Mass-market gambling contributed more than half of Macau’s December casino gross gaming revenue (GGR), says a note from brokerage Sanford C. Bernstein Ltd in Hong Kong, quoting unofficial industry returns.
The city’s government only gives the split between VIP baccarat GGR and mass-market GGR on a quarterly basis, some time after the end of each reporting quarter. In the three months to September 30, VIP revenue accounted for 53 percent of all Macau casino revenue – a reduction from the boom years of the VIP segment when it provided 60 percent plus of the city’s annual GGR.
“In December, mass GGR accounted for approximately 52 percent of the market GGR,” said the brokerage in a note on Wednesday. It added the figure was based on “[Sanford] Bernstein adjustments”.
The institution stated those adjustments sought to “rectify the distortion caused by the smoking-related reclassification of premium mass [gambling] and for other reporting shifts by certain operators”.
Other investment analysts have noted that Macau’s gaming regulator doesn’t define VIP gambling in terms of whether there is a rolling chip programme in operation (the standard industry definition) but rather on the size of table minimum bets and maximum payouts. Smoking is currently still allowed in Macau gaming areas designated as VIP rooms. So for an operator to define a premium mass zone as “VIP” creates the possibility of the operator retaining smoking there, provided that the area is physically separate from the rest of the casino floor.
Sanford Bernstein said Macau’s adjusted VIP GGR for December was estimated to have declined by 35 percent year-on-year to MOP8.8 billion (US$1.1 billion) on junket rolling chip volume falling 41 percent year-on-year; but the VIP GGR figure was up 13 percent judged month-on-month.
“We see no near-term recovery in VIP principally due to continuation of the anti-corruption campaign [in mainland China] and junkets being liquidity constrained, with China’s increased oversight of underground banking and Macau government expected to introduce tightened regulation over junket activities,” said analysts Vitaly Umansky, Simon Zhang and Bo Wen.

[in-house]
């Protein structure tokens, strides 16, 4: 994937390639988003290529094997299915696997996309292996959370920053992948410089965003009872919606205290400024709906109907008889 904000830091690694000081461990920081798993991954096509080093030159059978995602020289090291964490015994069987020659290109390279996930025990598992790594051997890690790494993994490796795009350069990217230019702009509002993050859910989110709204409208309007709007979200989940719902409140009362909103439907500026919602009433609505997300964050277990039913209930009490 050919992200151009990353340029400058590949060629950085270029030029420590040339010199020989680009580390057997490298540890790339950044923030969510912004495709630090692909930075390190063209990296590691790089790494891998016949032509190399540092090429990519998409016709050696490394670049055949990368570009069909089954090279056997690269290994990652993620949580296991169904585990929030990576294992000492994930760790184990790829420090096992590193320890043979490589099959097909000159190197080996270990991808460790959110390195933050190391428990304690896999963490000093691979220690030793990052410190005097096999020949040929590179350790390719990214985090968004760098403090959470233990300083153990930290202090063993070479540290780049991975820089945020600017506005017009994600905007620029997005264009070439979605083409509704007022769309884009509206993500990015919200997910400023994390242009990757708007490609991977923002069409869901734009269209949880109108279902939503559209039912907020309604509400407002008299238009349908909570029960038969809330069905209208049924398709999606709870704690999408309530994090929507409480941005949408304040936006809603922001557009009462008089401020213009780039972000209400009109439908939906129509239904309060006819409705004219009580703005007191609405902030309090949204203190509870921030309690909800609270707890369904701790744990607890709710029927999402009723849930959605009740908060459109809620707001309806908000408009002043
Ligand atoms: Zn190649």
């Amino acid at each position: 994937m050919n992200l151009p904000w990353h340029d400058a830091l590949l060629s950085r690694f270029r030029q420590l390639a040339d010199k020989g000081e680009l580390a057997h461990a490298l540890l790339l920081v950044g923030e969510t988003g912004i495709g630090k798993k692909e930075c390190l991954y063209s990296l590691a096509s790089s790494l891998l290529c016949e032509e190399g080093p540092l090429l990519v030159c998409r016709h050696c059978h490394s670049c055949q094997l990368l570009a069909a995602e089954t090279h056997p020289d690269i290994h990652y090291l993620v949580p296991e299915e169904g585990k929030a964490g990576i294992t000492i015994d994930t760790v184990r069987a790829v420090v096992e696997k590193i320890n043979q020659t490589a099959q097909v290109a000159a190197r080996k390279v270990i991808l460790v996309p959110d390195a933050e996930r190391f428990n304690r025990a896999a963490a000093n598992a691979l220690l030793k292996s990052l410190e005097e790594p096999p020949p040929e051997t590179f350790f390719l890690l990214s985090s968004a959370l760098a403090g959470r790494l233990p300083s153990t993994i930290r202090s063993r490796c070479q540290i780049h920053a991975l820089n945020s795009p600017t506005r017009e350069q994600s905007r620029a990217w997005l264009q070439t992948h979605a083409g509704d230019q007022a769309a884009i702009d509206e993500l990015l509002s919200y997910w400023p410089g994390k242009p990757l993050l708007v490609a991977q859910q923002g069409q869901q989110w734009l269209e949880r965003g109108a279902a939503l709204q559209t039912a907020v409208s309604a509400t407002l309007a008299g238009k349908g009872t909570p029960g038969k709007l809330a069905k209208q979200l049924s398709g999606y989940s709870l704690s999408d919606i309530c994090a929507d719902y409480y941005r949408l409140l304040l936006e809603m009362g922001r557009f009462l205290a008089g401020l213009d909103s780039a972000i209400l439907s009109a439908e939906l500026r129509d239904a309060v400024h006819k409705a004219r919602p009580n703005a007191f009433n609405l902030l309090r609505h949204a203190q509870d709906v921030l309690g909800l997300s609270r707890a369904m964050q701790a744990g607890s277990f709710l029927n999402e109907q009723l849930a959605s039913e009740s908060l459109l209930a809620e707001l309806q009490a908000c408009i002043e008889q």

Sanford Bernstein added that the recently publicised news of another alleged Macau junket fraud – reported to the Judiciary Police on Sunday – “may accelerate the government’s plans to potentially introduce greater junket regulation”.
In a commentary on other headwinds facing Macau, Union Gaming Securities Asia Ltd said in a note on Wednesday that a report – suggesting the value of detected transactions in Macau using alleged unregistered China UnionPay Co Ltd handheld terminals amounted to MOP1.22 billion in 2015 – represented “notably less than 1 percent” of Macau annual GGR.
“We do not buy into the doom and gloom scenario that there will be a wholesale stoppage of UnionPay as a means to get cash while in Macau. Regardless, we ran the numbers again and believe that the high-end of UnionPay risk is probably less than 2 percent to GGR and less than 3 percent to EBITDA [earnings before interest, taxation, depreciation and amortisation],” said Union Gaming Securities Asia analyst Grant Govertsen in a note on Wednesday.
Sanford Bernstein meanwhile estimated that Macau’s mass market GGR for December totalled MOP9.5 billion (versus November’s MOP8.6 billion), declining by 3 percent year-on-year and improving sequentially by 11 percent.
Macau’s total GGR for December fell by 21.2 percent year-on-year to approximately MOP18.34 billion. As had been widely predicted by investment analysts, it was the 19th straight month of GGR retreat measured year-on-year.
Sanford Bernstein said that among Macau’s six casino operators, Sands China Ltd gained the most market share of total GGR in December judged sequentially – up 2.1 percentage points to 23.7 percent – “as it benefited from increased visitor arrivals over the holiday season”.
The brokerage added that Galaxy Entertainment Group Ltd also expanded its market share month-on-month (up 1.3 percentage points to 23.1 percent), “largely due to better performance in VIP at both Galaxy Macau and StarWorld” casino properties.
SJM Holdings Ltd lost 1.5 percentage points of share in December, with 20.3 percent of the market, “driven by weakness in both VIP rolling chip volume and mass”.
Melco Crown Entertainment Ltd lost 0.4 percentage points, to end December on 16.2 percent, “on VIP weakness”.
Wynn Macau Ltd gained 0.4 percentage points to 9.1 percent, “on premium mass improvement”.
MGM China Holdings Ltd saw a 1.9 percentage points decline in share, to 7.5 percent, due mainly to “poor VIP hold”, said Sanford Bernstein.
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Total spending – excluding gaming expenses – of visitors to Macau in the second quarter of 2017